A Craft of Color and Light

A Craft of Color and Light

Artist Thom Berg in his Northen Lights Design Studio in April.

Thom Berg reveals his stained glass artistry

Looking at the stained glass works of Thom Berg, one finds a spark that sets his work apart from traditional folk pieces. Organic shapes, unique subjects, and vivid color schemes compose works that set the scene of spiritual concepts, candid moments, and abstract design. It is a style that has been mastered with skill.

Berg’s journey with glass stems from a kitchen remodel two decades ago. While in the process of resurfacing his cabinets, he realized leaded glass would finish them off nicely. After some research and estimates for commercially made glass, he took the challenge upon himself. Since then, he’s completed restorations, personal and corporate commissions, as well as a large body of personal work.

Describing the process of his work, Berg says he starts with a cartoon, or actual sized pattern upon which a drawing or design for the panel/window is created.

“The pattern indicates where each piece of glass is going to be on that panel and can be nearly anything, from a classic leaded glass transom to a Marine bulldog in a Pittsburgh Steelers’ football helmet,” says Berg.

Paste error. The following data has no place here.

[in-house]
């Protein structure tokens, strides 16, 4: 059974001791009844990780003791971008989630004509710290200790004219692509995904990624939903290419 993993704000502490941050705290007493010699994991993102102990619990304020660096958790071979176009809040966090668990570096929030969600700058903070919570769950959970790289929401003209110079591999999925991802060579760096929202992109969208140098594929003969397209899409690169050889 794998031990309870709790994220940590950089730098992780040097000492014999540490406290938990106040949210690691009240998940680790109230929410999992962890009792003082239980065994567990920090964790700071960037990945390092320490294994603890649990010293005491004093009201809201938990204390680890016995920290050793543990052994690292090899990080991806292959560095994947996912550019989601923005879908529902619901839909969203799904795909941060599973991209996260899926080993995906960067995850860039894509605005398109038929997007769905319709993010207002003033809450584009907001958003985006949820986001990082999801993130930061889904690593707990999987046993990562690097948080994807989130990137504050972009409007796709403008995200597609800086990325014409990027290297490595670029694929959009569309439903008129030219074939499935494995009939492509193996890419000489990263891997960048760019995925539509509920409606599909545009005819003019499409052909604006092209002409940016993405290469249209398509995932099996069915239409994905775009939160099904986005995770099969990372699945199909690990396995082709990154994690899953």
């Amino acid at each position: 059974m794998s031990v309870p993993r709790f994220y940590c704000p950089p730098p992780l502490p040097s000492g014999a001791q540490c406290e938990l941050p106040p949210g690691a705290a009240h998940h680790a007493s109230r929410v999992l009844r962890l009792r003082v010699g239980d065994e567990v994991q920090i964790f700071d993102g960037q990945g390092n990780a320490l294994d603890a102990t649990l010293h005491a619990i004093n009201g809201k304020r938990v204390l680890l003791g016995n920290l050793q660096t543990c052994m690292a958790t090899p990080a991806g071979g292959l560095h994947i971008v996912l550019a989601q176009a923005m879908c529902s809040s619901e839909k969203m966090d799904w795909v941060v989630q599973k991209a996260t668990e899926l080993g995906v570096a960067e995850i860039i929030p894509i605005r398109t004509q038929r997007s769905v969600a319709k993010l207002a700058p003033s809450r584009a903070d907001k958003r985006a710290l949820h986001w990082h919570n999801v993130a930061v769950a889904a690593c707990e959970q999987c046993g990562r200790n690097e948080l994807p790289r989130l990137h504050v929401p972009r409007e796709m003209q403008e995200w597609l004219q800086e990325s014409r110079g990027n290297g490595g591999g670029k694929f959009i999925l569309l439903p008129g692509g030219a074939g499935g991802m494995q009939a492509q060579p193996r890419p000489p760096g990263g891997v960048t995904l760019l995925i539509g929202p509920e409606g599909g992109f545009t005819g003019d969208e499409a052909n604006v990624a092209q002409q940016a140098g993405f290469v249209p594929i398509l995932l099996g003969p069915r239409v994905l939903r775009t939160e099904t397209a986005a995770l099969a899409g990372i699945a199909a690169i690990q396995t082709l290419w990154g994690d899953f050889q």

Creating commissions for clients is a cooperative endeavor. He has them approve the pattern and choose the glass, and from there, they pick the method of assembly they like.

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“Some clients that come with a definite idea or picture of what it is they want, provide a challenge,” Berg explains. “They know what they want and it’s my job to successfully satisfy that vision. But, on the other hand, those clients that say that they want some glass here or there, but don’t really know what, present a different challenge. They actually do have an idea and it’s for me to find it.”

According to the glass artist, he is up for the challenge posed by any creative client.

“I find their vision by looking at the room they want the glass in, the colors around the area, the style of the home, etc.,” he says. “The more we throw ideas out, the design just seems to coalesce, to come together as a joint effort. In both cases, the satisfaction can be immense.”

Reflecting on his decades of work, Berg is particularly proud of some of his early work and the ongoing relationships that emerged.

“I can’t forget the work still being done for my first contract commission, Scott Wherry, and all the fine folks at Primrose Retirement Communities, making entry doors or windows for the chapels in their various facilities around the country. When I think about it, each commission has been unique, and that’s the way it should be.”

Berg finds the challenge of being an artist is the balance of providing a service that is affordable, professional and unique. And his artist statement reflects this philosophy.

“There is nothing quite like marveling at a stained glass window in a darkened space, immersing oneself in the qualities of design and detail, and then suddenly being enveloped in an overwhelming burst of color as the sun moves from behind a cloud,” he says. “The experience provides the viewer with an excitement for which there are no words. If my work can convey even a portion of this excitement, I will be satisfied.”

Berg describes the greatest reward from his work as the moment when a client sees their stained glass in place and backlit for the first time, and they say, “It’s exactly what I wanted!” //